Queer Places:
Fort Bragg Main Post Cemetery Fort Bragg, Cumberland County, North Carolina, USA

Larger memorial image loading...Martha Raye (born Margy Reed; August 27, 1916 – October 19, 1994), nicknamed The Big Mouth, was an American comic actress and singer who performed in movies, and later on television. She also acted in plays, including Broadway.[1] She was honored in 1969 at the Academy Awards as the Jean Hersholt Humanitarian Award recipient for her volunteer efforts and services to the troops. Raye was bisexual and enjoyed affairs with many women including Joan Crawford. Raye claimed that she had had an affair with Joan when both were working for the USO during World War II. Most of the women Joan was attracted to were highly pulchritudinous or at least very sensual (for example, Bette Davis in her youth), neither of which Raye was, at least on-screen.

From 1940–1951 Spivy ran her own nightclub, Spivy's Roof, on New York's East 57th Street.[6] The club was noted for its tolerance of gay performers and patrons; Spivy herself was a lesbian in private life. Among the artists who performed there were Frances Faye, Mabel Mercer, Moms Mabley, Thelma Carpenter, Paul Lynde, Martha Raye, Bea Arthur, Liberace, and actor-magician Fred Keating.

Raye's life as a singer and comedic performer began in very early childhood. She was born at St. James Hospital in Butte, Montana, as Margy Reed;[2][3] despite her birth certificate showing Reed, some sources in the 1970s and 1980s gave her the surname O'Reed.[4][5] Her father, Peter F. Reed Jr., was an Irish immigrant; her mother, Maybelle Hazel (Hooper) Reed, was raised in Milwaukee and Montana.[6] Her parents were performing in a local vaudeville theatre as Reed and Hooper when their daughter was born.[7] Two days later, her mother was performing again. Martha first appeared in their act when she was three years old. She later performed with her brother Bud, and the children became so popular that their parents' act was renamed Margie and Bud.

Raye's personal life was complex and emotionally tumultuous.[11] She was married seven times. Raye was a devout Methodist. She regularly attended church, read the Bible daily, and taught Sunday school.[12] Because her religious views were often misconstrued, she said, "One paper says I'm Catholic and the other says I'm Jewish. I guess that's fitting because, as a Methodist, I'm meant to be undetermined some of the time".[13] Her engagement to orchestra leader Johnny Torrence was announced in June 1936.[14] Less than two months later she commented, "They tell me I've gone Hollywood already because I got engaged to Johnny Torrence one day and broke it off the next."[15] She was married to make-up artist Hamilton "Buddy" Westmore from May 30, 1937, until September 1937, filing for divorce on the basis of extreme cruelty; to composer-conductor David Rose from October 8, 1938 to May 19, 1941; to Neal Lang from May 25, 1941 to February 3, 1944; to Nick Condos from February 22, 1944 to June 17, 1953; to Edward T. Begley from April 21, 1954 to October 6, 1956; to Robert O'Shea from November 7, 1956 to December 1, 1960; and to Mark Harris from September 25, 1991 until her death in 1994. She had one child, a daughter, Melodye Condos (born July 26, 1944), with fourth husband Condos. Politically, Raye was conservative, affirming her political views by informing an interviewer in 1984, "I believe in the constitution, strength in national defense, limited government, individual freedom, and personal responsibility. They reinforce the resolve the United States is the greatest country in the world and we can all be eternally grateful to our founding fathers for the beautiful legacy they left us."[16][17]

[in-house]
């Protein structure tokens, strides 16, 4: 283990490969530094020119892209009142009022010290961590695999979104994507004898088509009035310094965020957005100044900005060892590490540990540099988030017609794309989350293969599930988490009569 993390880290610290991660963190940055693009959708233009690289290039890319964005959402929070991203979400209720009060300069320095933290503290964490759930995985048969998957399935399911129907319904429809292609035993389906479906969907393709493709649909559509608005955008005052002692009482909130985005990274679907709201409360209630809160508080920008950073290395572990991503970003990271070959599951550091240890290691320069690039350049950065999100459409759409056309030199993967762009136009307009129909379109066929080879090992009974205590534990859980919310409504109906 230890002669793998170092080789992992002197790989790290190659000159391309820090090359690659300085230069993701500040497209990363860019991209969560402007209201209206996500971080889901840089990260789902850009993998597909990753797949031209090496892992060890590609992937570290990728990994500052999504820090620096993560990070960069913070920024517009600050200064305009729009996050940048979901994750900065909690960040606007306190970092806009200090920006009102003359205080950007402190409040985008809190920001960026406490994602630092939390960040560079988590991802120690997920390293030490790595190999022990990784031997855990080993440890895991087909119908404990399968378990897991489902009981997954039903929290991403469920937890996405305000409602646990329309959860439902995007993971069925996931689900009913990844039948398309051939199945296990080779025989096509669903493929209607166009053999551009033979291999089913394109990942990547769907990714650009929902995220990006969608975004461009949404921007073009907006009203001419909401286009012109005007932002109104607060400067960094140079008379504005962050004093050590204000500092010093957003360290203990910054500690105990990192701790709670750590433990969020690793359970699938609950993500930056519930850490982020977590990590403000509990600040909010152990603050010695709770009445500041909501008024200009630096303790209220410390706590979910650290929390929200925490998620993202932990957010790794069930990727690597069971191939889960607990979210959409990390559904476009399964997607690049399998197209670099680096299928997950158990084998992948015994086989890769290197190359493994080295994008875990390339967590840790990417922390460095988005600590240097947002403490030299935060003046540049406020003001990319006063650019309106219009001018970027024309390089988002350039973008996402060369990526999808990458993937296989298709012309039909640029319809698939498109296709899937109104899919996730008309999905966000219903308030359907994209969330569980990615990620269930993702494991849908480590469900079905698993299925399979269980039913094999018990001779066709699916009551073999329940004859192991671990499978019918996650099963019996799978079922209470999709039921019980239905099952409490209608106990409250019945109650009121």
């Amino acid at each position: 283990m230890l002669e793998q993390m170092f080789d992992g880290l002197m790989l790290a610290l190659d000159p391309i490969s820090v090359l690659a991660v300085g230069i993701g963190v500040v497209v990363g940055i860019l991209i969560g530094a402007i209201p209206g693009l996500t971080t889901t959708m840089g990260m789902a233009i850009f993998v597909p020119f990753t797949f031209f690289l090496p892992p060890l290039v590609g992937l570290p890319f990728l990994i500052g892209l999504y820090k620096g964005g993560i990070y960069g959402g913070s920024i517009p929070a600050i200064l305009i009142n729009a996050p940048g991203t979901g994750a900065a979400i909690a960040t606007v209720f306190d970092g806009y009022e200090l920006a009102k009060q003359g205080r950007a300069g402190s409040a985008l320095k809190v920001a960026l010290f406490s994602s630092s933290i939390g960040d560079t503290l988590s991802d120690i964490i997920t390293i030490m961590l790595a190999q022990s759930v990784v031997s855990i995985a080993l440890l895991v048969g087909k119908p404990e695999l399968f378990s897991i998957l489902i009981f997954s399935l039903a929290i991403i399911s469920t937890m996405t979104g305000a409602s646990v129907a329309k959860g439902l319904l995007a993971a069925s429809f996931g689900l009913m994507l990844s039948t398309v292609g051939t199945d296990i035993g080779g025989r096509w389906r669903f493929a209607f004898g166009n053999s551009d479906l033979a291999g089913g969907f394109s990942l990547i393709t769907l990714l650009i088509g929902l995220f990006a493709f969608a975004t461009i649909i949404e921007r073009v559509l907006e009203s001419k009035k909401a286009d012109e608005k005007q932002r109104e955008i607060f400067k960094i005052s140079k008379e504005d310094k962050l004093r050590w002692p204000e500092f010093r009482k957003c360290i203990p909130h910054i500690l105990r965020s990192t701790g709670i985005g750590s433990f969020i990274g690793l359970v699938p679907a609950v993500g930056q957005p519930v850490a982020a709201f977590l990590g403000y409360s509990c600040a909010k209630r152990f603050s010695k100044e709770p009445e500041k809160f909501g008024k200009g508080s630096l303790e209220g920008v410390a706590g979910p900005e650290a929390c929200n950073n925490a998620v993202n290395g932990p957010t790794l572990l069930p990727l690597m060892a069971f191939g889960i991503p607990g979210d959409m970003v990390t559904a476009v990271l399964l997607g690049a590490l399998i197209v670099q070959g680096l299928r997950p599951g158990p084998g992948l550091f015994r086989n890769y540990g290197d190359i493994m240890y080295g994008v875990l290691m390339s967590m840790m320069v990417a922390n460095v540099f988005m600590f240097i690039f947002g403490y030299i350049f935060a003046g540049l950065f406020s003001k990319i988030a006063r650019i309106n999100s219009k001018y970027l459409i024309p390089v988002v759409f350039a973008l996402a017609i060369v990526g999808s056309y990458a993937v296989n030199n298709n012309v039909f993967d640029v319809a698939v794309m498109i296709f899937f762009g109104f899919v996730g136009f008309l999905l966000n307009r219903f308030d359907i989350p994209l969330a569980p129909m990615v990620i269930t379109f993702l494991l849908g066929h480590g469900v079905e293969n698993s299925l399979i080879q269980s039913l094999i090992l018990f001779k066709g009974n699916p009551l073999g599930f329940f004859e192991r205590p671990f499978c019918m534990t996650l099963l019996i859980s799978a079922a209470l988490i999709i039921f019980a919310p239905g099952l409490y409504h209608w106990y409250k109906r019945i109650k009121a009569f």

1958 Actresses Martha Raye Joan Crawford Press Photo (Part #: aai569) You are bidding on an original 8 x 9 press photo of Actress and singer Martha Ray, known for performing with the USO, at her wedding to Robert O'Shea with matron of honor actress Joan Crawford. Dated November 8, 1958.

Raye's final years were plagued by ill health. She had a history of cardiovascular disease and suffered from Alzheimer's disease, in addition to losing both legs in 1993 due to poor circulation. While resting in the hospital-type bed in her home, she and her husband Mark Harris (who, because of their controversial May/December relationship, became a frequent guest on the popular Howard Stern radio program) were forced to move into a hotel after their house was destroyed in the 1994 Northridge earthquake.[citation needed] Raye died at age 78 of pneumonia on October 19, 1994. Appreciation of her work with the USO during World War II and subsequent wars, she was both an honorary colonel in the U.S. Marines and an honorary lieutenant colonel in the U.S. Army earned special consideration to be buried in Arlington National Cemetery. Upon her death, it was instead requested that she be buried with full military honors in the Fort Bragg Main Post cemetery at Spring Lake, North Carolina, home of her loving and beloved United States Army Special Forces. Raye has two stars on the Hollywood Walk of Fame—one for motion pictures at 6251 Hollywood Boulevard and the other for television at 6547 Hollywood Blvd.

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